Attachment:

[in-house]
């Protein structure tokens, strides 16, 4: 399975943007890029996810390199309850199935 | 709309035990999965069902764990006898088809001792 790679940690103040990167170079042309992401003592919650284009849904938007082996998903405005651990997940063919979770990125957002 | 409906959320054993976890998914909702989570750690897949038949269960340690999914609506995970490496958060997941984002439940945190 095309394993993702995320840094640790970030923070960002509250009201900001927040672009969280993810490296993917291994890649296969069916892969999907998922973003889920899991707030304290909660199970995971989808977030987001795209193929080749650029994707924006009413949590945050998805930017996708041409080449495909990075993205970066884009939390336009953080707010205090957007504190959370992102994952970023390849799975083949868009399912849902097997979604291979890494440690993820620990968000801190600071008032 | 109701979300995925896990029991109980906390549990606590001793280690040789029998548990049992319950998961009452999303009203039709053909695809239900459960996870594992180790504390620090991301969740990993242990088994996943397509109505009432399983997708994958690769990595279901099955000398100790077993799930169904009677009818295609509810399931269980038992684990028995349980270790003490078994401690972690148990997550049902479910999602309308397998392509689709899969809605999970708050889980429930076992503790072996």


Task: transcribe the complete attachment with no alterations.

[in-house]
């Protein structure tokens, strides 16, 4: 399975943007890029996810390199309850199935 | 709309035990999965069902764990006898088809001792 790679940690103040990167170079042309992401003592919650284009849904938007082996998903405005651990997940063919979770990125957002 | 409906959320054993976890998914909702989570750690897949038949269960340690999914609506995970490496958060997941984002439940945190 095309394993993702995320840094640790970030923070960002509250009201900001927040672009969280993810490296993917291994890649296969069916892969999907998922973003889920899991707030304290909660199970995971989808977030987001795209193929080749650029994707924006009413949590945050998805930017996708041409080449495909990075993205970066884009939390336009953080707010205090957007504190959370992102994952970023390849799975083949868009399912849902097997979604291979890494440690993820620990968000801190600071008032 | 109701979300995925896990029991109980906390549990606590001793280690040789029998548990049992319950998961009452999303009203039709053909695809239900459960996870594992180790504390620090991301969740990993242990088994996943397509109505009432399983997708994958690769990595279901099955000398100790077993799930169904009677009818295609509810399931269980038992684990028995349980270790003490078994401690972690148990997550049902479910999602309308397998392509689709899969809605999970708050889980429930076992503790072996």